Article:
Analysts said GCC states were particularly vulnerable to a U.S. collapse
as their oil industries charged foreign clients in dollars. Moreover,
unrest, particularly in Bahrain, sparked a massive flight of the U.S.
currency in 2011.
GCC and other Arab oil producers hold $270 billion worth of U.S.
government debt, Middle East Newsline reported. The leading creditors include Saudi Arabia, the United Arab
Emirates as well as Algeria, Bahrain, Egypt, Iran, Iraq, Kuwait, Libya, Oman
"The question that has been dogging investors in U.S. paper continues to
haunt the markets," Yazad Darasha, editor of the Arab business Web site,
Zawya, said. "Will the loss of the triple-A rating make most of this paper
The United States has reported a debt of more than $14.5 trillion, $4.5
trillion of which was owed to foreigners. Major credit rating agencies have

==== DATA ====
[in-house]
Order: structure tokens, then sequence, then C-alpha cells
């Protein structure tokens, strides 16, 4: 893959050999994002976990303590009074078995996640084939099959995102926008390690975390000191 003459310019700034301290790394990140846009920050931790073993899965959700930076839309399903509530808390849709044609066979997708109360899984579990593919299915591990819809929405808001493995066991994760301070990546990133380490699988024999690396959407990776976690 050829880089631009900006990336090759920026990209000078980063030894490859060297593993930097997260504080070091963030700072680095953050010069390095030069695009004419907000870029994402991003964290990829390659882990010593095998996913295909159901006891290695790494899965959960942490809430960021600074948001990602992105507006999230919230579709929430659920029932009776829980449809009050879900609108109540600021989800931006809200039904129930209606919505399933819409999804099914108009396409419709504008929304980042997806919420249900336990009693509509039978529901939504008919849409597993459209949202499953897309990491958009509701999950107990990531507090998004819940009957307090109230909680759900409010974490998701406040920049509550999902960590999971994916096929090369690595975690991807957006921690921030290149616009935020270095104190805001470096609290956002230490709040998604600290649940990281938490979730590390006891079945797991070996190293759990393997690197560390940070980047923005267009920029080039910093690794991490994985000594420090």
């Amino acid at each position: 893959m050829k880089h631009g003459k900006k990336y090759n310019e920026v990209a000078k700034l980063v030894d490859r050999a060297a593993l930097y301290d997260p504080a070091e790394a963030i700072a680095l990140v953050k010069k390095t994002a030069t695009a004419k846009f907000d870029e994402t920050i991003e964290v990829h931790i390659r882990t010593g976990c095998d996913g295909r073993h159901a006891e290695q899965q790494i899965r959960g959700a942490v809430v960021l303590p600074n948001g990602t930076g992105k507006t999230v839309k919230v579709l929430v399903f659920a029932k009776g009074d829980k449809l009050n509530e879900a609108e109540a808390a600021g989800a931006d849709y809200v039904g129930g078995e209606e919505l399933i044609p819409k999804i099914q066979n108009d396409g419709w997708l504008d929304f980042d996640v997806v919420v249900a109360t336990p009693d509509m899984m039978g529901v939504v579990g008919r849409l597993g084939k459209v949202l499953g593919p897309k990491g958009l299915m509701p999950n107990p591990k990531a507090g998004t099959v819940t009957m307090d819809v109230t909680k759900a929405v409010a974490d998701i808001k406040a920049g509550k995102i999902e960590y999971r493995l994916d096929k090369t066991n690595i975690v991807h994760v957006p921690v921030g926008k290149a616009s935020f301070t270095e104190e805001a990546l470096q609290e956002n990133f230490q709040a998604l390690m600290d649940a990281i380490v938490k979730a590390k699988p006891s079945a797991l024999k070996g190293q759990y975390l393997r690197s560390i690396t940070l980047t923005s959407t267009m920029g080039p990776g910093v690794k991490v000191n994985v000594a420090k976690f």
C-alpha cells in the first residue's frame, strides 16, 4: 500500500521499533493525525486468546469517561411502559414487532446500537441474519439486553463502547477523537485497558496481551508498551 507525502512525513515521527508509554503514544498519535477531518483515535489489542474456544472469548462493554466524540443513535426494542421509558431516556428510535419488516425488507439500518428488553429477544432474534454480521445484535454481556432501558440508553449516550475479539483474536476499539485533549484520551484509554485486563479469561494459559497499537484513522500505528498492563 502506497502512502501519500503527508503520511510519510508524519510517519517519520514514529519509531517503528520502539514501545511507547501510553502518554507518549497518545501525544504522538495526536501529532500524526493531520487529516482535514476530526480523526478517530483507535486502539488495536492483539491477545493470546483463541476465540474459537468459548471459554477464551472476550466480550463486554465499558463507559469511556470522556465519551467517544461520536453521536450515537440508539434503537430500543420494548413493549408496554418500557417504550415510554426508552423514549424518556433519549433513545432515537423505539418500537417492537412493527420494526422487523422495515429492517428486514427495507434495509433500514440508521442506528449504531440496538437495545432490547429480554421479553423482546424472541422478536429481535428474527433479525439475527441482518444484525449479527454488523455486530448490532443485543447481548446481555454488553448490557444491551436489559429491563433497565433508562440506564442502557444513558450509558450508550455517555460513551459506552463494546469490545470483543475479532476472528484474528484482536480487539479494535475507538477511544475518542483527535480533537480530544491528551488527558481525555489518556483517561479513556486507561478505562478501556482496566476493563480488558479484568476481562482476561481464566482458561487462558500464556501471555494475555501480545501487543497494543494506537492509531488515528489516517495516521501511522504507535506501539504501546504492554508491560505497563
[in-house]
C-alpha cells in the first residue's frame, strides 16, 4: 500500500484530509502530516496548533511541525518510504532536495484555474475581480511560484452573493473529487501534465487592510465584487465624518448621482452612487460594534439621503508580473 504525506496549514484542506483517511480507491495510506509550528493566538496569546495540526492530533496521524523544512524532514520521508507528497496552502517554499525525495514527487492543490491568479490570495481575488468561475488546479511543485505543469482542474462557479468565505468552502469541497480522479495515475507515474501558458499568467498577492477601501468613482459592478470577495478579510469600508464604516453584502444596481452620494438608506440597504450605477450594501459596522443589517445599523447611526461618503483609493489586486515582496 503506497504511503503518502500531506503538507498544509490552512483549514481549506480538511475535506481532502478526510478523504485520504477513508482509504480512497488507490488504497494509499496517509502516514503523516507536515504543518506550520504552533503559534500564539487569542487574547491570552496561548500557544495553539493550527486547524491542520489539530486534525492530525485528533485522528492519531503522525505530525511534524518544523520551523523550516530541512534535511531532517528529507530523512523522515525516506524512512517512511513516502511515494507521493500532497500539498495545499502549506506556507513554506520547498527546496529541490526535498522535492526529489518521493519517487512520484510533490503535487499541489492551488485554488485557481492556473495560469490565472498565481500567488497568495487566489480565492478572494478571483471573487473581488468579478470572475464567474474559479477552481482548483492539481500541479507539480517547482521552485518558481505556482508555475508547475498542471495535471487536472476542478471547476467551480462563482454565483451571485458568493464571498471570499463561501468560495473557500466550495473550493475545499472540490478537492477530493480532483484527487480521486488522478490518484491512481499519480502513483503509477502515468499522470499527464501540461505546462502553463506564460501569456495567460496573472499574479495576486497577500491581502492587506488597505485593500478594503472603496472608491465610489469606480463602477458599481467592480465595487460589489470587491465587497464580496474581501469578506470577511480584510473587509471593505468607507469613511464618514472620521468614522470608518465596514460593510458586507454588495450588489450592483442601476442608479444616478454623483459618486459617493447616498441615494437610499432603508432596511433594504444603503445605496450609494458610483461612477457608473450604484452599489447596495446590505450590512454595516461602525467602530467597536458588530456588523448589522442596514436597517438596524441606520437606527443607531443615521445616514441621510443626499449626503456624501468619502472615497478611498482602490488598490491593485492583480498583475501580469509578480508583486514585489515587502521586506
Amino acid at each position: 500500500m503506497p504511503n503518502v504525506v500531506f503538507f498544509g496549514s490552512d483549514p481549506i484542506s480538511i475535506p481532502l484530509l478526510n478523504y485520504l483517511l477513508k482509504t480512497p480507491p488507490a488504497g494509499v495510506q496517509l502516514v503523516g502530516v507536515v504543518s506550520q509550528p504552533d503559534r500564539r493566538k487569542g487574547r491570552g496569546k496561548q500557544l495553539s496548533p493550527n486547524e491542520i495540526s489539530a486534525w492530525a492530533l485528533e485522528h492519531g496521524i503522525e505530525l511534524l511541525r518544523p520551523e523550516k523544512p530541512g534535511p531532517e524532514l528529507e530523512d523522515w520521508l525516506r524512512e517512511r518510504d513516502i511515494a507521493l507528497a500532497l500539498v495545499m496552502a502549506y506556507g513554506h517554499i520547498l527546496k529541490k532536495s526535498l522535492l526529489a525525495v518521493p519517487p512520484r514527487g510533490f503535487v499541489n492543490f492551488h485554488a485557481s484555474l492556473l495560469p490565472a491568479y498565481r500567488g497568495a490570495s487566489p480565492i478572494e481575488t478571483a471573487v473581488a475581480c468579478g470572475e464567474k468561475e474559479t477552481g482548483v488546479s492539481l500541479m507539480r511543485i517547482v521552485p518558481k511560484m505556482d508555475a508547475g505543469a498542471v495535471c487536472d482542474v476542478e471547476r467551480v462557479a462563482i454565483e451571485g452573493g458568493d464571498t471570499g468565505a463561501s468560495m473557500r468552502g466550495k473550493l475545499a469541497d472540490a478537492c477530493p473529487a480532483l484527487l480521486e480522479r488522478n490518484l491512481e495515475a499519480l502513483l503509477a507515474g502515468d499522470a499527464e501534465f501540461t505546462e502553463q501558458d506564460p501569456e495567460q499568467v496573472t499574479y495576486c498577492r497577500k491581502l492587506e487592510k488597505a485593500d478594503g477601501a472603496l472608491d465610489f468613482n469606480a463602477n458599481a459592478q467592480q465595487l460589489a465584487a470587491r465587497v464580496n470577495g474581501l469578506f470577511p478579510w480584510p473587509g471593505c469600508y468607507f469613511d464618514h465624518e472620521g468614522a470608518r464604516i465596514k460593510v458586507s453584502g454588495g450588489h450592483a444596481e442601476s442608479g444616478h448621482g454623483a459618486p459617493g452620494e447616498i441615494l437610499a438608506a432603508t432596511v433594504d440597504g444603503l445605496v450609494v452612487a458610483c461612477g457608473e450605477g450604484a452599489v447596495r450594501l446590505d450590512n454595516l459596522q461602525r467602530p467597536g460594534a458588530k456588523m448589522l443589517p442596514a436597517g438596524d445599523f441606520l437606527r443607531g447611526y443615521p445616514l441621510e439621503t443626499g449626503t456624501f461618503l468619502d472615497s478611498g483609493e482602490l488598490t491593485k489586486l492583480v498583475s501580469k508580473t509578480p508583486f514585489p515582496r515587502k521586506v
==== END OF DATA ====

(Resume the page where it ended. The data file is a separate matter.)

already warned that the United States could lose its Triple A status, a
decision that was expected to further damage the American currency.
At this point, analysts said, Gulf investors have not pulled out their
holdings from the United States. They asserted that other currencies,
particularly the euro, were also seen as shaky amid the collapse of the
economy in Greece. China's yuan is not a free-floating currency.
"We believe that the debate on the U.S. public debt ceiling will end
with a compromise before the deadline," the UAE Central Bank said on July
29. "We do not believe that the U.S. government [will] default on its debts,
given its enormous potential."